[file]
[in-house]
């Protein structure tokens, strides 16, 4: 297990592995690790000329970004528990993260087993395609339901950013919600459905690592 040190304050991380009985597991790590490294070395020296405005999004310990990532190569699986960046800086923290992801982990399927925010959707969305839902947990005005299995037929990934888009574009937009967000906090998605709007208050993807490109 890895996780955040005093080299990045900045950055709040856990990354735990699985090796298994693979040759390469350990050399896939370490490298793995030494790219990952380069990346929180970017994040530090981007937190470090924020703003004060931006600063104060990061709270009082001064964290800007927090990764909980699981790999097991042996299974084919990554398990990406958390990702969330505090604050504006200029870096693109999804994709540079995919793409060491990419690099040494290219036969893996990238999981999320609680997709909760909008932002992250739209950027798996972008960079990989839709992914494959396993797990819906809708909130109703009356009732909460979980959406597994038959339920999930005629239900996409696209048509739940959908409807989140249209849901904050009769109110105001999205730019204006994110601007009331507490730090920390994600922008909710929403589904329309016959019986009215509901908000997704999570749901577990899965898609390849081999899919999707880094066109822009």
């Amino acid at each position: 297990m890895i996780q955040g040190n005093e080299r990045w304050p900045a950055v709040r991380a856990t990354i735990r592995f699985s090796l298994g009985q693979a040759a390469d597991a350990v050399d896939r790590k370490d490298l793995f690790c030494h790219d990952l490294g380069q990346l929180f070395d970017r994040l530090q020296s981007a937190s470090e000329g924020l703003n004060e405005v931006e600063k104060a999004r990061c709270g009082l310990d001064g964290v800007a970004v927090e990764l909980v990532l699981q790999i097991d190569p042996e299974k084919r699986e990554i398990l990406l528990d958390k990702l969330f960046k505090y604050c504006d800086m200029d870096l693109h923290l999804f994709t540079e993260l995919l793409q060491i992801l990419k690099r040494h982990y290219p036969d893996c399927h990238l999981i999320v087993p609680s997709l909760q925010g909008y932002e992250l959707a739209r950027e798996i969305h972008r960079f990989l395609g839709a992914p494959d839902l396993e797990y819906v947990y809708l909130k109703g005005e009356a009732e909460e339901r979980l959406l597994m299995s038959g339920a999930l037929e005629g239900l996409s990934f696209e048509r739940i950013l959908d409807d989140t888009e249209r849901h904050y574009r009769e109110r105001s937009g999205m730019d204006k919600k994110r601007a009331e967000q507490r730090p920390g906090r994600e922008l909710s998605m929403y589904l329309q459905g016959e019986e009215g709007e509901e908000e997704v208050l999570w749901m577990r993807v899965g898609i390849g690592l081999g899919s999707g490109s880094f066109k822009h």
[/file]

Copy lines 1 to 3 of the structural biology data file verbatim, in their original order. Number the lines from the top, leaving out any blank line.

[in-house]
């Protein structure tokens, strides 16, 4: 297990592995690790000329970004528990993260087993395609339901950013919600459905690592 040190304050991380009985597991790590490294070395020296405005999004310990990532190569699986960046800086923290992801982990399927925010959707969305839902947990005005299995037929990934888009574009937009967000906090998605709007208050993807490109 890895996780955040005093080299990045900045950055709040856990990354735990699985090796298994693979040759390469350990050399896939370490490298793995030494790219990952380069990346929180970017994040530090981007937190470090924020703003004060931006600063104060990061709270009082001064964290800007927090990764909980699981790999097991042996299974084919990554398990990406958390990702969330505090604050504006200029870096693109999804994709540079995919793409060491990419690099040494290219036969893996990238999981999320609680997709909760909008932002992250739209950027798996972008960079990989839709992914494959396993797990819906809708909130109703009356009732909460979980959406597994038959339920999930005629239900996409696209048509739940959908409807989140249209849901904050009769109110105001999205730019204006994110601007009331507490730090920390994600922008909710929403589904329309016959019986009215509901908000997704999570749901577990899965898609390849081999899919999707880094066109822009």
């Amino acid at each position: 297990m890895i996780q955040g040190n005093e080299r990045w304050p900045a950055v709040r991380a856990t990354i735990r592995f699985s090796l298994g009985q693979a040759a390469d597991a350990v050399d896939r790590k370490d490298l793995f690790c030494h790219d990952l490294g380069q990346l929180f070395d970017r994040l530090q020296s981007a937190s470090e000329g924020l703003n004060e405005v931006e600063k104060a999004r990061c709270g009082l310990d001064g964290v800007a970004v927090e990764l909980v990532l699981q790999i097991d190569p042996e299974k084919r699986e990554i398990l990406l528990d958390k990702l969330f960046k505090y604050c504006d800086m200029d870096l693109h923290l999804f994709t540079e993260l995919l793409q060491i992801l990419k690099r040494h982990y290219p036969d893996c399927h990238l999981i999320v087993p609680s997709l909760q925010g909008y932002e992250l959707a739209r950027e798996i969305h972008r960079f990989l395609g839709a992914p494959d839902l396993e797990y819906v947990y809708l909130k109703g005005e009356a009732e909460e339901r979980l959406l597994m299995s038959g339920a999930l037929e005629g239900l996409s990934f696209e048509r739940i950013l959908d409807d989140t888009e249209r849901h904050y574009r009769e109110r105001s937009g999205m730019d204006k919600k994110r601007a009331e967000q507490r730090p920390g906090r994600e922008l909710s998605m929403y589904l329309q459905g016959e019986e009215g709007e509901e908000e997704v208050l999570w749901m577990r993807v899965g898609i390849g690592l081999g899919s999707g490109s880094f066109k822009h």